If you take a good look at your skin, you'll probably spot a number of moles—small clusters of pigment-producing skin cells. Most adults have between 10 and 40 moles, and some people, especially those with lighter skin, may have many more.

Moles may change in size and appearance over the years, and in rare instances, a mole may become a melanoma, the most potentially deadly skin cancer.

But if you’re like most people, you don’t usually examine your moles or have a doctor check them periodically to determine whether they're changing in ways that may signal a possible skin cancer.

In fact, a survey of 476 people published in The Journal of Clinical and Aesthetic Dermatology found that only 25 percent of them reported checking their skin monthly and 17 percent reported that they did a skin check just once a year.

So should you or a physician check your skin? If so, how often? Here’s what you need to know about changing moles and skin cancer risk.

Can Any Mole Become Skin Cancer?

Common moles are those we’re born with or develop until about age 40. They can change or even disappear over the years, and very rarely can become skin cancers. Some research suggests that having more than 50 common moles may increase one's risk of melanoma.

More worrisome are so-called atypical moles. They often appear during puberty but can pop up throughout life. They’re not skin cancers but can have some features of melanoma, such as irregular borders.

And while the vast majority of these never turn into melanomas,  they are more likely than common moles to become cancerous. Having five or more atypical moles is linked to a higher than normal risk of “thick,” or more advanced, melanoma. (Many melanomas start as pigmented moles, but the two more common skin cancers, basal cell and squamous cell carcinoma, don’t. They arise on their own from normal skin.)

Why do some moles change from benign to cancerous? Genetics seems to play a role. And though melanoma can occur in areas that are usually shielded from sunlight, ultraviolet radiation also appears to be a significant factor.

For example, moles exposed to UV radiation, like that from the sun or tanning beds, can mutate, triggering the abnormally rapid cell division that characterizes cancer, according to a 2015 study in the New England Journal of Medicine by Boris C. Bastian, M.D., professor of dermatology and pathology at the University of California, San Francisco, and colleagues.

Most melanomas, however, don't develop from exisiting moles. And rates of the cancer, which increase with advancing age, have been rising for at least 30 years. Unnoticed, melanoma can grow and spread quickly, so experts agree that finding it early is key.

“A melanoma the size of a dime has a 50 percent chance of having spread,” says Darrell S. Rigel, M.D., a skin cancer expert at the NYU School of Medicine.

Debate Over Screening

There's been some controversy lately about following the standard advice of getting regular visual skin cancer checks by your doctor.

The U.S. Preventive Services Task Force, an independent expert panel that advises the government on screening tests, has weighed numerous studies and concluded that there's not enough evidence to recommend either for or against routine skin checks. The Task Force also says that while visual skin exams may help detect melanoma, there is no clear evidence that they save lives. (According to the Task Force, routine professional skin checks have the potential to lead to misdiagnosis, overdiagnosis, and adverse effects from biopsies and overtreatment.)

But does this mean you should skip skin exams by your doctor altogether?  David C. Grossman, M.D., the vice chair of the Task Force and a senior investigator at the Group Health Research Institute in Seattle, says that this decision depends largely on you and your doctor's assessments of your own personal risk.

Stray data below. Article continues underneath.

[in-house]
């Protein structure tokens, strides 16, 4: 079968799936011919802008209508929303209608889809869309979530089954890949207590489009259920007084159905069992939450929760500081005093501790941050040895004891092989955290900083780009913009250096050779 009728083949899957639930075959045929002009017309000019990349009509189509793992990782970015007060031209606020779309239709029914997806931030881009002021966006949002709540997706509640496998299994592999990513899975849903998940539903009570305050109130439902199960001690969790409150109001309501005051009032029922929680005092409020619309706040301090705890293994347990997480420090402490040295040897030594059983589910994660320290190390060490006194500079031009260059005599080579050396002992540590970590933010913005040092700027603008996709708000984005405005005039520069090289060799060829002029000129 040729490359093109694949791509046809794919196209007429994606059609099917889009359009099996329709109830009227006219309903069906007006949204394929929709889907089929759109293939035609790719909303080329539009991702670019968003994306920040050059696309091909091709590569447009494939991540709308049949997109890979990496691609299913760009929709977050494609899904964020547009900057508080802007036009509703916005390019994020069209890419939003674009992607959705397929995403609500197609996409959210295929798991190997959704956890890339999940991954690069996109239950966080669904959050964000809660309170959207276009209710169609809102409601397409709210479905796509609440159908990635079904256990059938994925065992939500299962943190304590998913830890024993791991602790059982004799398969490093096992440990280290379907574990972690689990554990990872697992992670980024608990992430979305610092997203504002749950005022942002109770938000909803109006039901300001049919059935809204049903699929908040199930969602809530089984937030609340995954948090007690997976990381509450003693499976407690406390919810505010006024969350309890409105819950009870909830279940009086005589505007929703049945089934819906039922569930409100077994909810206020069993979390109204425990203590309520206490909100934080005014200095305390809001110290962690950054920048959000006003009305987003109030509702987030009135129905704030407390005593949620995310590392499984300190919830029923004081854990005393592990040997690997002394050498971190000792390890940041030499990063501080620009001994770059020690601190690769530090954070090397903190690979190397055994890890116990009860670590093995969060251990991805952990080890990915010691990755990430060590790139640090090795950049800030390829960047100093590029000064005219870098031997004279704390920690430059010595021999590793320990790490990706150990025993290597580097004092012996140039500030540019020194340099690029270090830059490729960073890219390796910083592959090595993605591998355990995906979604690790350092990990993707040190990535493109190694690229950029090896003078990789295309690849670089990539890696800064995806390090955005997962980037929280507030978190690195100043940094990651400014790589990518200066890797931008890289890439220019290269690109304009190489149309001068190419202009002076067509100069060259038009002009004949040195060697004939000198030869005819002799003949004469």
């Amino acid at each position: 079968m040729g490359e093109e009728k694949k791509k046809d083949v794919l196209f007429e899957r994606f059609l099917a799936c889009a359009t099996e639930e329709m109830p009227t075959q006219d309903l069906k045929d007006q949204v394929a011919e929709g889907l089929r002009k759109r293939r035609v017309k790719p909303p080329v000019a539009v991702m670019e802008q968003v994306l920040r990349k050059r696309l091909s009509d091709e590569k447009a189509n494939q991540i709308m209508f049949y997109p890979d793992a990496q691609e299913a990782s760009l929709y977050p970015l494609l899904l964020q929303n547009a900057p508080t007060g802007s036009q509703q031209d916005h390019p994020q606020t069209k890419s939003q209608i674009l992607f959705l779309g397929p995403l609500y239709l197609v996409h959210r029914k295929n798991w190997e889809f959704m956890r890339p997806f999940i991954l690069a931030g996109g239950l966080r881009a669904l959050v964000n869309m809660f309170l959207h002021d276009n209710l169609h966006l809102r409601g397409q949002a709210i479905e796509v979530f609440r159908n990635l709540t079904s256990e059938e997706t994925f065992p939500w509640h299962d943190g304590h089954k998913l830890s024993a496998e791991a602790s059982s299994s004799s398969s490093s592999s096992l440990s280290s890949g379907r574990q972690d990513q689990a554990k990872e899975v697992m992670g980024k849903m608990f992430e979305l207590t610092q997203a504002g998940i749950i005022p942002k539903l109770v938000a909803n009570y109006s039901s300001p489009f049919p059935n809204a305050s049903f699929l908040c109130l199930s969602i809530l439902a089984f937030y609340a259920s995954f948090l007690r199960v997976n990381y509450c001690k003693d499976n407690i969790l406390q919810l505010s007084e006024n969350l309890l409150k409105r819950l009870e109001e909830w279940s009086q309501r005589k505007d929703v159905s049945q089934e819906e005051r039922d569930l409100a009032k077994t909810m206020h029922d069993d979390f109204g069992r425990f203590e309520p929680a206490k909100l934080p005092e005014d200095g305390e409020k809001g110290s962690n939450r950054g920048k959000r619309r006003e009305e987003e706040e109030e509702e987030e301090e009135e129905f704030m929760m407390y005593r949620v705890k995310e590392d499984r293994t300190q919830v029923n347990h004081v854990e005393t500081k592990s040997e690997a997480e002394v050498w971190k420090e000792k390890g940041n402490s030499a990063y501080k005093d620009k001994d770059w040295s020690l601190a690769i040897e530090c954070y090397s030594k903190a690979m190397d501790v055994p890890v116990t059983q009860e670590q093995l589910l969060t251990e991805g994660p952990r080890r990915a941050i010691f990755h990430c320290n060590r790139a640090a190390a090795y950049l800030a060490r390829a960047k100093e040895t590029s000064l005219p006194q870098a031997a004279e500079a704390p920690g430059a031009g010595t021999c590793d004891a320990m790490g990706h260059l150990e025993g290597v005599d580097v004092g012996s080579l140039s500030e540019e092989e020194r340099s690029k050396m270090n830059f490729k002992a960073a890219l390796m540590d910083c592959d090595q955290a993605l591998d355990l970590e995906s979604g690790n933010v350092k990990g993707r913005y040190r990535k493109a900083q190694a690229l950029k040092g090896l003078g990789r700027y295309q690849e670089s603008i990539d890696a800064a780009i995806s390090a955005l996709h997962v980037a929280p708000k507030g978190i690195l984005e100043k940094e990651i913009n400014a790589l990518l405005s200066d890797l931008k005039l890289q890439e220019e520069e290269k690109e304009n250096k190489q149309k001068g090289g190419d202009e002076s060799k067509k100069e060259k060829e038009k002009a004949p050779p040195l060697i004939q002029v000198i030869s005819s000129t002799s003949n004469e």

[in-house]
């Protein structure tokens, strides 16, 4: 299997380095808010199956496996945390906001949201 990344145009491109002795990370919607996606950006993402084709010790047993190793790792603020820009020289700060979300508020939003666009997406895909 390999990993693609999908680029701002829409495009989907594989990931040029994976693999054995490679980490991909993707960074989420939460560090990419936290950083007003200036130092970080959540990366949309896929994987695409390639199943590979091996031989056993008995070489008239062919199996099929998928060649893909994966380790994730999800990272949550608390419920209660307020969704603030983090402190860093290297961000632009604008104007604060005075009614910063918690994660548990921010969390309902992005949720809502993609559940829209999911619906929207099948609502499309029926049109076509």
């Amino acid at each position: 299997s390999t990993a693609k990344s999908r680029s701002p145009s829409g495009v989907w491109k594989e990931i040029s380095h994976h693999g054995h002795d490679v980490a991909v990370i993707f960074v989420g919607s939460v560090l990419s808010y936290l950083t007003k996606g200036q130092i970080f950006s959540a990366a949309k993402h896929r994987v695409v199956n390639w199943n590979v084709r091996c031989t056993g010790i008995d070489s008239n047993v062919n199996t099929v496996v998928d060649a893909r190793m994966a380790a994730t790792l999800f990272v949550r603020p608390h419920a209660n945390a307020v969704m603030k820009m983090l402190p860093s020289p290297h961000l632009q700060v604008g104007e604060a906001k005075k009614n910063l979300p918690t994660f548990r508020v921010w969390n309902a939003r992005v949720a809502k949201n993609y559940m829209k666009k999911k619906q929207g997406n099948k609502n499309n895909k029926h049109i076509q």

It's important to note that the Task Force didn't look at people at high risk for skin cancer. And the group only reviewed research on exams conducted by primary care health care providers—and didn't assess the potential benefits of having skin checks conducted by dermatologists.

The bottom line:  Our experts recommend that people at high risk should probably see a physician for a skin check at least once a year, preferably a dermatologist, says Jessica Krant, M.D., assistant clinical professor of dermatology at SUNY Downstate Medical Center in Brooklyn, N.Y., and a member of Consumer Reports’ medical advisory board.

Those at very high risk, or with a history of melanoma, should be screened even more often.

Key skin cancer risk factors include a history of sunburns, fair skin, light eyes, red or blonde hair, a family history of melanoma, or a personal history of basal cell or squamous cell cancer. Screenings can also help pinpoint the latter two skin cancers, which are more common, but not as deadly as melanoma.

Even if you are at lower risk, CR's experts say you should have your skin checked periodically by a doctor. Consider asking for a referral to a dermatologist for the exam.

Our experts also consider self checks important. Krant recommends a monthly or every other month schedule. (A study in the journal Archives of Dermatology found that 44 percent of melanomas were discovered by patients.) Use the commonly accepted ABCDE method.

And if you spot new moles or are unsure whether a mole's changes may be meaningful, see a dermatologist. Sometimes, a melanoma may not resemble other melanomas in shape, color, or size, says Scott W. Fosko, M.D., chair of dermatology at the Mayo Clinic in Jacksonville, Fla. For example, he says, the unusual amelanotic melanoma has little to no color.

Don't rely on a skin cancer app to give you the information you need. Research suggests that many are unreliable. And, of course, take steps to protect yourself from excess exposure to UV rays in the first place: Shield your skin when you're outside and avoid tanning beds.